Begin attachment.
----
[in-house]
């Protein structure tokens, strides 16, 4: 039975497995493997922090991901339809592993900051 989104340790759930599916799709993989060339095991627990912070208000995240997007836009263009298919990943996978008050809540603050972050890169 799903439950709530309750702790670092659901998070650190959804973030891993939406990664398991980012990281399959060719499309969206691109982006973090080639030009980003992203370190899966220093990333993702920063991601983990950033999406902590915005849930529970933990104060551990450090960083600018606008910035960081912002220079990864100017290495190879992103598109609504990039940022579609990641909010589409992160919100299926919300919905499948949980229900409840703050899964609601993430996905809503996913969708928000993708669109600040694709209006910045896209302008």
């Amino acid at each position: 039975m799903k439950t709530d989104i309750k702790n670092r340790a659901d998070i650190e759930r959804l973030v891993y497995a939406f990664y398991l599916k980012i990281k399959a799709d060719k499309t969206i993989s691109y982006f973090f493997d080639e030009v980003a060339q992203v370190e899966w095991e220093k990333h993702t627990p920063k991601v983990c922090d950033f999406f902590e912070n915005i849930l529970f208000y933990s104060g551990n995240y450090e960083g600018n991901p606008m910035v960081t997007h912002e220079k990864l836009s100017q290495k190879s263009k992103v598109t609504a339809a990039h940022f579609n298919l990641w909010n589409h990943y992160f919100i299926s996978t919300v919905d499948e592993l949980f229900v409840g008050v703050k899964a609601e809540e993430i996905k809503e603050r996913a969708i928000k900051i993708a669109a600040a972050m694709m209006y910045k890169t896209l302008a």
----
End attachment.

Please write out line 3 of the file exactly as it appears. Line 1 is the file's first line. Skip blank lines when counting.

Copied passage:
């Amino acid at each position: 039975m799903k439950t709530d989104i309750k702790n670092r340790a659901d998070i650190e759930r959804l973030v891993y497995a939406f990664y398991l599916k980012i990281k399959a799709d060719k499309t969206i993989s691109y982006f973090f493997d080639e030009v980003a060339q992203v370190e899966w095991e220093k990333h993702t627990p920063k991601v983990c922090d950033f999406f902590e912070n915005i849930l529970f208000y933990s104060g551990n995240y450090e960083g600018n991901p606008m910035v960081t997007h912002e220079k990864l836009s100017q290495k190879s263009k992103v598109t609504a339809a990039h940022f579609n298919l990641w909010n589409h990943y992160f919100i299926s996978t919300v919905d499948e592993l949980f229900v409840g008050v703050k899964a609601e809540e993430i996905k809503e603050r996913a969708i928000k900051i993708a669109a600040a972050m694709m209006y910045k890169t896209l302008a």